This is the second time that the “Pirates” franchise has advertised its latest movie as the final adventure. Given the way the story unfolds in “Dead Men Tell no Tales,” particularly an enticing post-credits tease, it’s clear that Disney fully intends to keep their swashbuckling franchise going as long as it keeps selling tickets. It’s a mixed bag, but an entertaining one nonetheless. If you’re a fan of the “Pirates of the Caribbean” franchise, you’ll find lots to love here. In a market saturated with superhero franchises (entertaining as they may be), why should we complain about more adventures with Captain Jack Sparrow?

Yoga Hosers

September 5, 2016 by  
Filed under Jerrod, Reviews

Starring: Harley Quinn Smith, Lily-Rose Depp, Johnny Depp
Directed by: Kevin Smith (“Tusk”)
Written by: Kevin Smith (“Clerks”)

There seemed to be a time in Hollywood when the industry was ready to take Kevin Smith seriously. On the heels of the vulgar, credit card-financed success of “Clerks,” crafting an oh-so-‘90s love story set firmly in the world of comic books with “Chasing Amy,” and co-producing the Ben Affleck and Matt Damon launch-to-superstardom-and-Oscars movie “Good Will Hunting,” Smith seemed to be ready to join fellow Miramax darlings Quentin Tarantino and Robert Rodriguez at the adult’s table. Hell, by 2000, Smith already had a failed, somewhat brilliant animated series and a heavily-protested religious comedy with an all-star cast under his belt—that’s an entertainment cult hero starter kit in itself.

Of those three, two decades later, only Tarantino still stands as a force in Hollywood. One could argue that the trio never stopped making movies for themselves and their fans, just that Tarantino was the only one who actually made good films to begin with. But I digress–enough about QT and Rodriguez, we’re here to talk about what the hell happened to Kevin Smith and his ability to tell a funny story on a movie screen (he’s still a great monologist, FYI). The ragtag, overwritten, friends-hanging-out charm of “Clerks” and “Chasing Amy” is long gone, replaced with unfunny inside jokes and a just-as-unfunny fascination with a cartoon version of Canada. It’s that lazy attitude that birthed 2014’s really awful “Tusk” and its sort-of sequel, the equally-awful “Yoga Hosers.”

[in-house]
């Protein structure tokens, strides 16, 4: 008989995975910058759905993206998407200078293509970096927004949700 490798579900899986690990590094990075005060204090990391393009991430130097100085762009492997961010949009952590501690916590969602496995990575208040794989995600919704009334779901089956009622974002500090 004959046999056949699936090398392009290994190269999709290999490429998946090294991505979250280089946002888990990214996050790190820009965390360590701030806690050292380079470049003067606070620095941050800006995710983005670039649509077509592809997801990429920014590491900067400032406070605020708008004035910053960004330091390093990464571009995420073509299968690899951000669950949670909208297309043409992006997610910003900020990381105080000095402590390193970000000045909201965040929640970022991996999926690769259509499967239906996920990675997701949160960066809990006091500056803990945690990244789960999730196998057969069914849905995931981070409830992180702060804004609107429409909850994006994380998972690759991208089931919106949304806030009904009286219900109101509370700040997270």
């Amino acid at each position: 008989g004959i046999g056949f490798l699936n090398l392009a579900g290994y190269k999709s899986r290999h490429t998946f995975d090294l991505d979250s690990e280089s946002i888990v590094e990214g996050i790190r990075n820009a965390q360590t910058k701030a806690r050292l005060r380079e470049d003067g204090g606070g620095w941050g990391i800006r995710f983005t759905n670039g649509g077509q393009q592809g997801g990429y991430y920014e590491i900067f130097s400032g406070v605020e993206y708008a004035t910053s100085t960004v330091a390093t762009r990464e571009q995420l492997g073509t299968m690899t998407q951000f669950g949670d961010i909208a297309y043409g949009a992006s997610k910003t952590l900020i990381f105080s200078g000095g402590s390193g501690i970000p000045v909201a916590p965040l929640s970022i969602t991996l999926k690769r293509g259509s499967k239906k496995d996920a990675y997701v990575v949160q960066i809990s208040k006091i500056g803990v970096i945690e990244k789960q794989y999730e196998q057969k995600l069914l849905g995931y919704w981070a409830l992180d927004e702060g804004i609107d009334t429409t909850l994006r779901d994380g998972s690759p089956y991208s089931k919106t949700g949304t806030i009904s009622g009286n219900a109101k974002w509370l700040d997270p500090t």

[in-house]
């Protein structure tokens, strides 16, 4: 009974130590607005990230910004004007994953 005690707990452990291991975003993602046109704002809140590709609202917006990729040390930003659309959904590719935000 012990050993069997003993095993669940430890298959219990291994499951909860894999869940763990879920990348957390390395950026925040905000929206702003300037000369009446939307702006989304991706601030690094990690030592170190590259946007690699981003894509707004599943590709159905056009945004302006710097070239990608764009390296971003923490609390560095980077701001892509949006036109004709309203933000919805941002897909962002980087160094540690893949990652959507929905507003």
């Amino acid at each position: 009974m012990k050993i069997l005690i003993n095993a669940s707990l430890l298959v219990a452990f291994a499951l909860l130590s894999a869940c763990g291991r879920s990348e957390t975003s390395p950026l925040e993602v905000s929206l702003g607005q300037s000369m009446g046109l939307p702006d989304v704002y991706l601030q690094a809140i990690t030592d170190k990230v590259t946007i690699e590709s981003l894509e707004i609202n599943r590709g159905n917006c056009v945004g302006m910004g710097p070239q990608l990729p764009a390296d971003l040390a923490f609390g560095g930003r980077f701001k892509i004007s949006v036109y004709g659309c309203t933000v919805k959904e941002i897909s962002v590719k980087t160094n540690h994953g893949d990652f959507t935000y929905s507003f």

Colleen M. (Harley Quinn Smith) and Colleen C. (Lily-Rose Depp) are yoga-obsessed clerks (yep) at a Canadian convenience store called “Eh-2-Zed” who aspire to be rock stars and say “aboot” a whole bunch as they sell artisan maple syrup to their Canadian clientele. The plot has them sing at least two full songs before anything really happens, namely two cute boys want to party with them. Only thing is, they’re Satanists, who want them for sacrifice—that is until some tiny Nazi bratwursts (known as “Bratzis”) literally jump up the asses and out of the mouths of the boys, leading to their grisly deaths. So forget those Satanists, now it’s time for private investigator Guy Lapointe (a Quebecois-accented pile of makeup with Johnny Depp underneath, admittedly less annoying that he was in “Tusk”) to show up, revealing to the Colleens that the Eh-2-Zed is built on land previously owned by Nazis as a staging area for a North American invasion. Now they have to find a secret passage and kill some old Nazi scientist (Ralph Garman) before he unleashes a critic-murdering monster (sigh) on the world.

Look, there’s one decent running joke in the movie, and it comes from Justin Long’s yogi, groaningly named Yogi Bayer, and his bafflement at receiving cease-and-desist letters from Warner Bros. regarding his copyright infringement on their intellectual property related to cartoon character Yogi Bear. It’s stupid, sure, but a legitimate funny joke in a movie devoid of such things. Unfortunately it’s underplayed in the movie and shoved aside in favor of characters saying “soory” and “eh” and talking about moose and hockey or watching Depp’s grotesque moles migrate all over his face at random. Shit, calling this a “movie” is really stretching the definition, and it’s difficult to reconcile this snickering sideways glance at some old joke that probably wasn’t that funny to begin with as coming from a writer-director who was at least interestingly profane so many years ago, and one who still has the ability to tell great, dirty stories on stage behind a microphone. It’s not that Kevin Smith’s filmmaking hasn’t changed since 1994…it’s that he’s actually gotten worse.